Typically, however, of a colonial economy the Philippine coconut industry was never a price-setter but merely a price-taker.  Because of 11 other alternatives to coconut oil in the vegetable oil spectrum, the international market always dictated prices to our domestic coconut producers who consumed very little of their own products.

We never adopted the policy of supply management as “Philippines, Inc.” Whereas other coconut producing countries consumed their own coconut products by up to 80 percent, we exported ours by up to 90 percent. Domestic utilization of coconut was always very low. Colonial policies ensured this structure’s staying that way.

We have the dubious distinction, then, of being the world’s No. 1 coconut oil (CNO) exporter when we should have been working towards becoming the oleo-chemical production center of the world.

Our countryside should already have been brimming with small and medium size factories for the production of bio-fuel additives to clean the environment for use both in our own country and many other countries, which now clamor for this coco-derived material for the express purpose of complying with their various Clean Air legislation.

Instead, most of our coconut farms are still hung up on copra, the intermediate product for the production of coconut oil that is often aflatoxin-contaminated. Technologies abound that can take us into a ‘copraless’ society rather quickly but the financial, infrastructural and marketing support service expected from the state has not been forthcoming – not till now, despite the billions of pesos forcibly taxed out of the hapless small holders. In fact, these “coco levy funds” (as they were called) mostly got diverted to purposes other than the benefit of the coconut farmers and the modernization of the coconut industry.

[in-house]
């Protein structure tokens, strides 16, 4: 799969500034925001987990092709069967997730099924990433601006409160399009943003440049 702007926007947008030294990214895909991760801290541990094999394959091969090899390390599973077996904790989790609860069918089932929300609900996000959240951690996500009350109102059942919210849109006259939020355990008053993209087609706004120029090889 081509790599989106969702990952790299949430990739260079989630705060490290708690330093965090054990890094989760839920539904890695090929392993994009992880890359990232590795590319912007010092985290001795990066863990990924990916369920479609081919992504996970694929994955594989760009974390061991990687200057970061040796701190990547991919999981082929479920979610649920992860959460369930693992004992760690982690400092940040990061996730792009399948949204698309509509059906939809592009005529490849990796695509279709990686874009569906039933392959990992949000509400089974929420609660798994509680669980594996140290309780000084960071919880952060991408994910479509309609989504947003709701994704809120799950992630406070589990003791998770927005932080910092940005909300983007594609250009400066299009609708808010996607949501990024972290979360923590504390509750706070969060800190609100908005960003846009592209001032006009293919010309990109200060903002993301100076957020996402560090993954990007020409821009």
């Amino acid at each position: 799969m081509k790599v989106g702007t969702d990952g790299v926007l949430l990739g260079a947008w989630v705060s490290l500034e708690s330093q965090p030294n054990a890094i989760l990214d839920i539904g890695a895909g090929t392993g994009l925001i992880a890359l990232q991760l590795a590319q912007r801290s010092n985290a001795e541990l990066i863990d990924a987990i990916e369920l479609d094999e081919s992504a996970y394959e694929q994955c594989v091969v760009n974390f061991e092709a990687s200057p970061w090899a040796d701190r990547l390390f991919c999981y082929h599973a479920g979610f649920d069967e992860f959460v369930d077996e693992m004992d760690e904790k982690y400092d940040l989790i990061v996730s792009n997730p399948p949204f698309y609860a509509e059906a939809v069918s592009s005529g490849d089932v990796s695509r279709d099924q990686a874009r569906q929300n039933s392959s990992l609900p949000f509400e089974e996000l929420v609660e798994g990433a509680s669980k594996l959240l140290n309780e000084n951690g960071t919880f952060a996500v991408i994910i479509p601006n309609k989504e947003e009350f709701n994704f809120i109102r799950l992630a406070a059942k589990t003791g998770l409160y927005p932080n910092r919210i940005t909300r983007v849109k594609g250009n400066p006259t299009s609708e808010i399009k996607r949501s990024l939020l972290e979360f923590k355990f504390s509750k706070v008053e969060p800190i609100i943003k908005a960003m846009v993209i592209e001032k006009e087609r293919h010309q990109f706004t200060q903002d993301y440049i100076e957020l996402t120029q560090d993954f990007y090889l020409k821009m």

Thus coconut farms are being abandoned and thousands of coconut trees are being felled due to the (slightly and temporary) higher income that could be derived from the sale of coconut lumber. This – at a time when the future realistically offers growth opportunities for competitive coconut producing nations due to a number of very persuasive reasons.


In the past, it is true, coconut always experienced volatility in prices due to competition from other edible oils on one hand, and on the other hand, due to the demand for alternative fuel sources.